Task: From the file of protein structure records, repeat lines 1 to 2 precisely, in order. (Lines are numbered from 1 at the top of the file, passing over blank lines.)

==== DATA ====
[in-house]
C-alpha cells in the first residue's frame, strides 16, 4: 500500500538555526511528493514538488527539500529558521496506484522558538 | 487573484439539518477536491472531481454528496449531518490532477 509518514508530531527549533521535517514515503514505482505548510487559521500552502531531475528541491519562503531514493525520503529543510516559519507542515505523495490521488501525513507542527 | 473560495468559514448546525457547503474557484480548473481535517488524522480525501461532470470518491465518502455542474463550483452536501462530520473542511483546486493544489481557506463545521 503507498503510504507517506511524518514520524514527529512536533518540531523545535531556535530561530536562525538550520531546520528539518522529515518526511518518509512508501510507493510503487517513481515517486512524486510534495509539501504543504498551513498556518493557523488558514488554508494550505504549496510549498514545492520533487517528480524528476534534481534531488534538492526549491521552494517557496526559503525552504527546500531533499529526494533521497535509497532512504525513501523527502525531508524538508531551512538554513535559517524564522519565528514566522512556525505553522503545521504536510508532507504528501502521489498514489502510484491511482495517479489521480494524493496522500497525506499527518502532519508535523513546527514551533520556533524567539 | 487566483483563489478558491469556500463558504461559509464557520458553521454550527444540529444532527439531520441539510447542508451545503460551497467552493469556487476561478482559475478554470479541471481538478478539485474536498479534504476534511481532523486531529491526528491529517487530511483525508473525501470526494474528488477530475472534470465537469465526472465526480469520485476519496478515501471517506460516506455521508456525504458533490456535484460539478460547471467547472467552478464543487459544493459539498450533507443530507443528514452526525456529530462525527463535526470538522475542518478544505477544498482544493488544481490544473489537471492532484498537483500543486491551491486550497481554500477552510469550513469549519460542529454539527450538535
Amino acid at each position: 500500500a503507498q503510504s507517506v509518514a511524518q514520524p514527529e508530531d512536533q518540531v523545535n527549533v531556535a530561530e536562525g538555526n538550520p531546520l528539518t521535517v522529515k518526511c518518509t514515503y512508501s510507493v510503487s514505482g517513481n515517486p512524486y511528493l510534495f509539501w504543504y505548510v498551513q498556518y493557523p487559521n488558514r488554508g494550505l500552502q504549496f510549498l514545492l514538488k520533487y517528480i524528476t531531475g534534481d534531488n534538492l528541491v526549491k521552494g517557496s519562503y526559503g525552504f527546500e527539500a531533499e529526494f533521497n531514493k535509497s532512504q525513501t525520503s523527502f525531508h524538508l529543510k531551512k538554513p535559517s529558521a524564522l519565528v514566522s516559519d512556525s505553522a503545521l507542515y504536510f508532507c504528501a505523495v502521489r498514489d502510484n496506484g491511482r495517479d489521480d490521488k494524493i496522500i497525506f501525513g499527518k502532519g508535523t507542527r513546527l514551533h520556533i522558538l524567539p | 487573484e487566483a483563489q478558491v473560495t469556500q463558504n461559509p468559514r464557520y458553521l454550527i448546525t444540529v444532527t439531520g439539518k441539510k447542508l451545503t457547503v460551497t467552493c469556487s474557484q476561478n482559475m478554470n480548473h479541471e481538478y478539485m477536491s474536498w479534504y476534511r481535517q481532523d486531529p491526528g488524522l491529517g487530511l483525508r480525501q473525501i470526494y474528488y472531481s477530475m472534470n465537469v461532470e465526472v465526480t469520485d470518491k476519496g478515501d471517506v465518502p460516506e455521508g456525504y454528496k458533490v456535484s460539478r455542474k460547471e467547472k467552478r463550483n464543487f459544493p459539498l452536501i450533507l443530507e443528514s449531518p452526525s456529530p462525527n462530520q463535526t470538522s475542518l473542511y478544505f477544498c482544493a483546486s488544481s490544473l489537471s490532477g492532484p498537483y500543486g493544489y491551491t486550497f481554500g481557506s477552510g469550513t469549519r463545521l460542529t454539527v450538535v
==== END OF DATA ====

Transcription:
[in-house]
C-alpha cells in the first residue's frame, strides 16, 4: 500500500538555526511528493514538488527539500529558521496506484522558538 | 487573484439539518477536491472531481454528496449531518490532477 509518514508530531527549533521535517514515503514505482505548510487559521500552502531531475528541491519562503531514493525520503529543510516559519507542515505523495490521488501525513507542527 | 473560495468559514448546525457547503474557484480548473481535517488524522480525501461532470470518491465518502455542474463550483452536501462530520473542511483546486493544489481557506463545521 503507498503510504507517506511524518514520524514527529512536533518540531523545535531556535530561530536562525538550520531546520528539518522529515518526511518518509512508501510507493510503487517513481515517486512524486510534495509539501504543504498551513498556518493557523488558514488554508494550505504549496510549498514545492520533487517528480524528476534534481534531488534538492526549491521552494517557496526559503525552504527546500531533499529526494533521497535509497532512504525513501523527502525531508524538508531551512538554513535559517524564522519565528514566522512556525505553522503545521504536510508532507504528501502521489498514489502510484491511482495517479489521480494524493496522500497525506499527518502532519508535523513546527514551533520556533524567539 | 487566483483563489478558491469556500463558504461559509464557520458553521454550527444540529444532527439531520441539510447542508451545503460551497467552493469556487476561478482559475478554470479541471481538478478539485474536498479534504476534511481532523486531529491526528491529517487530511483525508473525501470526494474528488477530475472534470465537469465526472465526480469520485476519496478515501471517506460516506455521508456525504458533490456535484460539478460547471467547472467552478464543487459544493459539498450533507443530507443528514452526525456529530462525527463535526470538522475542518478544505477544498482544493488544481490544473489537471492532484498537483500543486491551491486550497481554500477552510469550513469549519460542529454539527450538535